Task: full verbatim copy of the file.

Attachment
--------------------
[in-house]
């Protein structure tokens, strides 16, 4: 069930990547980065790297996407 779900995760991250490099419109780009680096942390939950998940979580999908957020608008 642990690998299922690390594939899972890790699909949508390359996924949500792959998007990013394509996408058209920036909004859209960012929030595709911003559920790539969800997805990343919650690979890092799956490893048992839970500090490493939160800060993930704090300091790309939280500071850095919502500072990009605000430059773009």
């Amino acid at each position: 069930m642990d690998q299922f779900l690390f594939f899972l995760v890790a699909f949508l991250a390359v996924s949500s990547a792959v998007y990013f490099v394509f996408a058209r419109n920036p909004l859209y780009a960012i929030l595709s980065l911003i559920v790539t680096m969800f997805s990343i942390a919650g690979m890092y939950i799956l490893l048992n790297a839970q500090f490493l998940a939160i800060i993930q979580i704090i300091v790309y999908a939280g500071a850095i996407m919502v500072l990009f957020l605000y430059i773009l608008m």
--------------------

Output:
[in-house]
């Protein structure tokens, strides 16, 4: 069930990547980065790297996407 779900995760991250490099419109780009680096942390939950998940979580999908957020608008 642990690998299922690390594939899972890790699909949508390359996924949500792959998007990013394509996408058209920036909004859209960012929030595709911003559920790539969800997805990343919650690979890092799956490893048992839970500090490493939160800060993930704090300091790309939280500071850095919502500072990009605000430059773009």
């Amino acid at each position: 069930m642990d690998q299922f779900l690390f594939f899972l995760v890790a699909f949508l991250a390359v996924s949500s990547a792959v998007y990013f490099v394509f996408a058209r419109n920036p909004l859209y780009a960012i929030l595709s980065l911003i559920v790539t680096m969800f997805s990343i942390a919650g690979m890092y939950i799956l490893l048992n790297a839970q500090f490493l998940a939160i800060i993930q979580i704090i300091v790309y999908a939280g500071a850095i996407m919502v500072l990009f957020l605000y430059i773009l608008m």